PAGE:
Even the self-proclaimed financial experts have difficulty selecting stocks that perform in a manner that makes investors some money or generates an acceptable return-on-investment. A new book, Market Sense and Nonsense: How the Markets Really Work and How They Don’t by Jack D. Schwager, illustrates that very fact in the opening chapter.
He examines “expert advice” given to viewers by some of the CNBC commentators such as Jim Cramer. Schwager writes, “But, regardless of Cramer’s investment skills and considerable market knowledge, the fact remains that, on average, viewers following his recommendations would have been better off throwing darts to pick stocks.”
At the end of Chapter One, on expert advice, the author includes “Investment Misconception #1: The average investor can benefit by listening to the recommendations made by the financial experts.” He continues by offering a sense of reality on how many times expert advice “fails to do better than a coin toss.”
Schwager is a recognized industry expert on futures and hedge funds. He uses his latest book to detail the many falsehoods and misconceptions of real-world investing. Then, he offers usable guidance for investors. Readers will get a view of the following insights among others:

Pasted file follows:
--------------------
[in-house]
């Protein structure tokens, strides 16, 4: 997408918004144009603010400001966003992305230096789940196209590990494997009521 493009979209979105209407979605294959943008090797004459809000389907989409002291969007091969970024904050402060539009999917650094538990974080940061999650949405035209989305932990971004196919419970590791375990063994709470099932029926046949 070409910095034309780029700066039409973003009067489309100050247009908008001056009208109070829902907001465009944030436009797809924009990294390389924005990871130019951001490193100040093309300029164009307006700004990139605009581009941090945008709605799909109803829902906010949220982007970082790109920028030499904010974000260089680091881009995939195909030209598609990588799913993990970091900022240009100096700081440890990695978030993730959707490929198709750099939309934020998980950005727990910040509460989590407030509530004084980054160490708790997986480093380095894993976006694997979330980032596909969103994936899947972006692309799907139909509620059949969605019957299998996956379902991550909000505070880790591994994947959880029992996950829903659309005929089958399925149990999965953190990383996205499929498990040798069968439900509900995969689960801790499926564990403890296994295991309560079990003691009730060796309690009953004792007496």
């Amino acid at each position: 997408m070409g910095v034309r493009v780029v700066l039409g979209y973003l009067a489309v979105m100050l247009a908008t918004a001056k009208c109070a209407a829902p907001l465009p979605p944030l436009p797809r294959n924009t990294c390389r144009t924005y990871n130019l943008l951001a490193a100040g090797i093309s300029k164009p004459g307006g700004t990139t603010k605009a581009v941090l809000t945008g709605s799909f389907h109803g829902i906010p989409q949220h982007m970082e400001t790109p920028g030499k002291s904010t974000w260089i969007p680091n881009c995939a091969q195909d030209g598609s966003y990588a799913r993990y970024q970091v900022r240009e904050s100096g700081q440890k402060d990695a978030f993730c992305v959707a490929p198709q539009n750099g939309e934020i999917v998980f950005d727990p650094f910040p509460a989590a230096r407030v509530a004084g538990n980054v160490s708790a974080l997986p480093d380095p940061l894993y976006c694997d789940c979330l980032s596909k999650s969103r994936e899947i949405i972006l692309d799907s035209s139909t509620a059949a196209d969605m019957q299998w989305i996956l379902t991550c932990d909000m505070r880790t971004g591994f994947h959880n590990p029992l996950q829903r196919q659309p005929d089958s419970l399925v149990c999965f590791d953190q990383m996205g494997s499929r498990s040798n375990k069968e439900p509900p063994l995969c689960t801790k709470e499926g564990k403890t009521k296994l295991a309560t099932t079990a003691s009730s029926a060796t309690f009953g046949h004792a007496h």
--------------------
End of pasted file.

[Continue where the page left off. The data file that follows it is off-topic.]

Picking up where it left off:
• Markets are not efficient
• Market prices are not normally distributed
• Concentrating on funds with the strongest history of returns is not a reliable strategy
• The history of returns is not a reliable indicator of future performance
• Superior performance does not necessarily mean managerial skill
The book is written for those readers familiar with investing and uses the language of investors. A few of the topics of interest include:
• The disconnect between fundamental developments and price moves
• The Elves index
• Volatility as a risk measure
• Hidden risk
• Why return alone is meaningless
• Correlation defined
• Hedge funds 101
• Benefits of diversification
• Portfolio construction principles
Schwager also includes “Investment Misconceptions” and “Investment Insights” at the end of most of the chapters. He includes a list of “32 Investment Observations” that can prove helpful.
All-in-all, Schwager in Market Sense and Nonsense uses historical evidence and common sense to “explore the truth about cherished assumptions” of the many investment theories, models and investor errors. The book really answers the question of the existence of proven models for investing in the market.
As such, the book is filled with insights versus magic formulas. Schwager uses a lot of phrases such as "may be," "can be," "are often" and "not necessarily." He reinforces the need for investors to continually do their homework and study the markets before investing, versus "playing" the markets.